“Acoustic consultants over-specify acoustic solutions because they don’t fully understand how noise travels through a building,” he says.
The situation has been aggravated by the recent upsurge in mixed-use developments that rely on acoustic designers to cut out structure-borne noise, such as hotels with nightclubs and flats built over bars. The rise in the number of floating concrete floors in mixed-use developments is “at the behest of acoustic consultants”, says Fisher. “Such constructions are costly but the cost of litigation in case of a failure is an even stronger persuader and leads to the inclusion of expensive safety margins in the acoustic design.”
Fisher says that the lack of a sophisticated acoustic design method leads many designers to use rule-of-thumb calculation methods and out-of-date test data, so he set about designing a computer model that assesses the acoustic contribution of all the noise paths between rooms.
To treat structure-borne noise, you need to know how structural vibration is induced by the noise source, how efficiently that vibration travels in the structure and how much noise is then transmitted to other rooms. Fisher explains: “When we hear a noise from another room, the sound that reaches our ears doesn’t just travel through the common wall but through each of the various structures forming the room.” So, for example, the soundtrack of a film playing in a multiplex cinema’s auditorium could reach the adjacent auditorium by moving up to the ceiling and through to the ceiling of the next room.
To assess how sound travels through a building, Fisher turned to a method used by NASA in the 1960s to predict the response of spacecraft to noise and vibration, called Statistical Energy Analysis. SEA identifies the different routes sound could take and assesses the acoustic significance of all the noise paths so that money can be spent where it is most needed and savings can be made where paths are shown to be less important.
At the heart of the method is Einstein’s famous equation of the relationship between mass and energy in the universe: E=mc2. Fisher explains: “A Range Rover travelling at 70 mph has more energy than a Mini travelling at the same speed because the Range Rover is heavier.” When applied to acoustics, “the heavier a wall or floor, the less it will vibrate under the input of sound energy”, says Fisher.
To model a building, the program needs information such as the room dimensions, the thickness and density of all building materials, the type of wall ties, cavity depths and whether sound-absorbent material has been used. From this data, the program can assess the acoustic contribution of all the possible structural noise paths and determine a room’s overall noise level.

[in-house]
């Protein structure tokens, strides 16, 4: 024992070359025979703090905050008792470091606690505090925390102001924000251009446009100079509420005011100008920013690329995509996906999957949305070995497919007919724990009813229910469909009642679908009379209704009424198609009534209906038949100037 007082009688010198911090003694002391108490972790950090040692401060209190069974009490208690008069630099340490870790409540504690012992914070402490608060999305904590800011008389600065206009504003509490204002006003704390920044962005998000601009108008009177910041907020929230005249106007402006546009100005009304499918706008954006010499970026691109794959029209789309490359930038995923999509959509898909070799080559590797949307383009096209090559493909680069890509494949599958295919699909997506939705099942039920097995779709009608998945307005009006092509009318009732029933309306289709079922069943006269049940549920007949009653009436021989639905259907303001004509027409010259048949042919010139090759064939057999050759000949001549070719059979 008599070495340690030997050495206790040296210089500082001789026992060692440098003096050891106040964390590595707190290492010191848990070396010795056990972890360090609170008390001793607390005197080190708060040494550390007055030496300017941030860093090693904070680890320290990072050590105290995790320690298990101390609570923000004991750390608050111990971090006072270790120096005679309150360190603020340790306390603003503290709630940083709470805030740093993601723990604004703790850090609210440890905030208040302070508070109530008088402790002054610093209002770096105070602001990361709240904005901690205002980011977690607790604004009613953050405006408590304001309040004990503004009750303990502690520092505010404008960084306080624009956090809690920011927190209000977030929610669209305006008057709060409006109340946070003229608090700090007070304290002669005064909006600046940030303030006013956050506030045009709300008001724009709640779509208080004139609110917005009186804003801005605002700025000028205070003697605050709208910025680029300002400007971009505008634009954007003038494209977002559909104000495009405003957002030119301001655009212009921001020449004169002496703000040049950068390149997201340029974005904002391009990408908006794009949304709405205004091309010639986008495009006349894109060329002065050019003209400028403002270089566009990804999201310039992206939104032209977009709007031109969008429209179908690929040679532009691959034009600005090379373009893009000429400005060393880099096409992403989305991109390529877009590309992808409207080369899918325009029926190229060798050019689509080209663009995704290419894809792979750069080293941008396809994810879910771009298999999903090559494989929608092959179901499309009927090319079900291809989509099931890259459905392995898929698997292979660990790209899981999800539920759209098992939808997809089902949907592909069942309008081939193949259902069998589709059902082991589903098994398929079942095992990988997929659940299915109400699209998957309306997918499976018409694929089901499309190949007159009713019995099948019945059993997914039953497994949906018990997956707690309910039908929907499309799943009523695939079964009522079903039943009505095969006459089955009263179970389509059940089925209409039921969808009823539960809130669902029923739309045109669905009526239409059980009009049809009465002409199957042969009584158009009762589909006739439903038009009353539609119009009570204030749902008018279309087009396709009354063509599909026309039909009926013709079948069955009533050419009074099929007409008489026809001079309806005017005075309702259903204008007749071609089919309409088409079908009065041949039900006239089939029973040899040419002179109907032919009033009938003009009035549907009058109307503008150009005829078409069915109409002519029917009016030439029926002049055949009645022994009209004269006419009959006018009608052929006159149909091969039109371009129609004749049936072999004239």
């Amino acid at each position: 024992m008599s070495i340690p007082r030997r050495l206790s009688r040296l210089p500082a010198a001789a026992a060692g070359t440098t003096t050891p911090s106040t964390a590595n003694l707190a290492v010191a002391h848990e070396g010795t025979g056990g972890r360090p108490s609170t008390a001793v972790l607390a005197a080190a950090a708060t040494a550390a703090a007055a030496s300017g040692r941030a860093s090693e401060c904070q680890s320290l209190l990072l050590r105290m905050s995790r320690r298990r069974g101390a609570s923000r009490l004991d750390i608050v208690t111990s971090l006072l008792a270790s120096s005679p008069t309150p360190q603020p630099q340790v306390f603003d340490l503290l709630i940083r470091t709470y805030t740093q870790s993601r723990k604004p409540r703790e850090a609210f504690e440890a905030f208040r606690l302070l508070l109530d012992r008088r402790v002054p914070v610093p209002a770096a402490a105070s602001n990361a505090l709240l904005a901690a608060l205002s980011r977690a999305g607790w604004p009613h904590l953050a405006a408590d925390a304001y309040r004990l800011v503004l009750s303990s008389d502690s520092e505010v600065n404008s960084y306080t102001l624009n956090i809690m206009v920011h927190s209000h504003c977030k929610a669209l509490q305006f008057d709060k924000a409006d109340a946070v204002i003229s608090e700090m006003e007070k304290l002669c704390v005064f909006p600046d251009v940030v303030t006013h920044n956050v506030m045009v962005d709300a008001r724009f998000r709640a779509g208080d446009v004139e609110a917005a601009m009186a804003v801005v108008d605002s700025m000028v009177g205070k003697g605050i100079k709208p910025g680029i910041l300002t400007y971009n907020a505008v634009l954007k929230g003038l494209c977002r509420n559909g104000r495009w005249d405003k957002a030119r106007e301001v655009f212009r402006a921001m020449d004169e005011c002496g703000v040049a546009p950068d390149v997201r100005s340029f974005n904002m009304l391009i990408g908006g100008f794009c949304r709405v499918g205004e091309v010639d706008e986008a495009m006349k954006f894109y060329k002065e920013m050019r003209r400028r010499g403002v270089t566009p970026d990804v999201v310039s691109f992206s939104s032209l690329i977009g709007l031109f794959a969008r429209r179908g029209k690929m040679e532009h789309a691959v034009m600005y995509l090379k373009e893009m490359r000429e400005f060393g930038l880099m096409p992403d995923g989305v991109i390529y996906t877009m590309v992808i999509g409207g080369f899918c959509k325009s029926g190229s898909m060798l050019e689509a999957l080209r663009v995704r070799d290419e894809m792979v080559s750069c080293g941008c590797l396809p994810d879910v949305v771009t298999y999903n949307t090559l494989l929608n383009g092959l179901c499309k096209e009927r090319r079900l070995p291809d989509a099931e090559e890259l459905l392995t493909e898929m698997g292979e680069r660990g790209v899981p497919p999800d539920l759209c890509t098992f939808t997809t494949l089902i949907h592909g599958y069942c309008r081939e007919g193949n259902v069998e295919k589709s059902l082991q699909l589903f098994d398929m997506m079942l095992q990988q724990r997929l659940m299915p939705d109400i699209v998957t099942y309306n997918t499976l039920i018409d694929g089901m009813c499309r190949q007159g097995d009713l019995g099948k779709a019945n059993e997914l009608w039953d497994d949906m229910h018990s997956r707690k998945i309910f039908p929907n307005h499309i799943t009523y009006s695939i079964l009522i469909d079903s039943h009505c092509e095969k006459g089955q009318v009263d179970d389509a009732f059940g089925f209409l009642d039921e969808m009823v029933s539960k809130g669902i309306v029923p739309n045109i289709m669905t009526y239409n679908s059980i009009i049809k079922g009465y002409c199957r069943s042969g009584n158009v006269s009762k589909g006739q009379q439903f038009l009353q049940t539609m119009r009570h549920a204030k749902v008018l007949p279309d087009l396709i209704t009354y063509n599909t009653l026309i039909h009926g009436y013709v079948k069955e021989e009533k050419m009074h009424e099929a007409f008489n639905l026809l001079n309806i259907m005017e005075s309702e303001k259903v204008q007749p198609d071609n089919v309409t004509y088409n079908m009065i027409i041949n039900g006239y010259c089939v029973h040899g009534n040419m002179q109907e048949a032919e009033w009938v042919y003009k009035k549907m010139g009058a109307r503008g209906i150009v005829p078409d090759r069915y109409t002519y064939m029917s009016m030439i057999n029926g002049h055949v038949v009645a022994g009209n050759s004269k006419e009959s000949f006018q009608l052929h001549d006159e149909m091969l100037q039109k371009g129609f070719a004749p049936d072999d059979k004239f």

“As this is the first time SEA has been used in a program developed as a design tool to measure structure-borne sound in buildings, a considerable amount of validation was required,” says Fisher. So NES used British Gypsum’s acoustic tests for the Virgin cinema at Nene Park, Northampton, where British Gypsum plasterboard was used on the walls. The cinema was modelled on computer and the predicted acoustic performance calculated by the program was compared with the measured performance.
Fisher says the model showed that “construction costs could have been saved on heavy linings to some of the walls without affecting the performance”. More importantly, “The acoustic performance could have been improved by spending the money saved on the wall linings elsewhere.”
“The problem with cinemas is that many designers will have a template for a multiplex development,” adds Fisher. If the end-user has no complaint about the sound insulation, that template is likely to be used for the next development. As at Nene Park, “it may be the case that some constructions used in the development were not required to achieve the specified sound insulation and a less costly design solution may be appropriate”.
The program is not confined to cinemas, however. NES has designed the acoustics for a proposed apartment block with a nightclub on the ground floor. Fisher claims the program has identified design changes that could save 10% of the project’s cost.
For developers, this software could help demystify the black art of acoustic design. Using the model, acoustic designers can present a justification for the expensive constructions that are deemed necessary for developments.
NES is now considering how best to market the package. Although it has been approached by software development houses, for the moment it is keeping the secrets of the software to itself.
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